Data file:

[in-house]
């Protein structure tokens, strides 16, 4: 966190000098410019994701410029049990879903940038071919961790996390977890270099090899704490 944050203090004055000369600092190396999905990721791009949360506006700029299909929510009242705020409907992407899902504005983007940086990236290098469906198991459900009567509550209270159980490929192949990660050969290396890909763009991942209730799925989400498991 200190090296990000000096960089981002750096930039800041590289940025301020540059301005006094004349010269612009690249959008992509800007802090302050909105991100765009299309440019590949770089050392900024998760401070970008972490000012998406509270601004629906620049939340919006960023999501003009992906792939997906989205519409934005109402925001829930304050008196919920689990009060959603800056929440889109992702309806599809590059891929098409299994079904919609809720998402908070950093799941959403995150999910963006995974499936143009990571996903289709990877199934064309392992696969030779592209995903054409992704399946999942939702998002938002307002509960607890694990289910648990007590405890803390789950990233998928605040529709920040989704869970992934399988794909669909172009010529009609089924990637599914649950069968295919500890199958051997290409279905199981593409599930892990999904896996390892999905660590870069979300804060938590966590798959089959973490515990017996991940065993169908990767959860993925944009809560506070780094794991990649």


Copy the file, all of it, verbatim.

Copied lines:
[in-house]
């Protein structure tokens, strides 16, 4: 966190000098410019994701410029049990879903940038071919961790996390977890270099090899704490 944050203090004055000369600092190396999905990721791009949360506006700029299909929510009242705020409907992407899902504005983007940086990236290098469906198991459900009567509550209270159980490929192949990660050969290396890909763009991942209730799925989400498991 200190090296990000000096960089981002750096930039800041590289940025301020540059301005006094004349010269612009690249959008992509800007802090302050909105991100765009299309440019590949770089050392900024998760401070970008972490000012998406509270601004629906620049939340919006960023999501003009992906792939997906989205519409934005109402925001829930304050008196919920689990009060959603800056929440889109992702309806599809590059891929098409299994079904919609809720998402908070950093799941959403995150999910963006995974499936143009990571996903289709990877199934064309392992696969030779592209995903054409992704399946999942939702998002938002307002509960607890694990289910648990007590405890803390789950990233998928605040529709920040989704869970992934399988794909669909172009010529009609089924990637599914649950069968295919500890199958051997290409279905199981593409599930892990999904896996390892999905660590870069979300804060938590966590798959089959973490515990017996991940065993169908990767959860993925944009809560506070780094794991990649």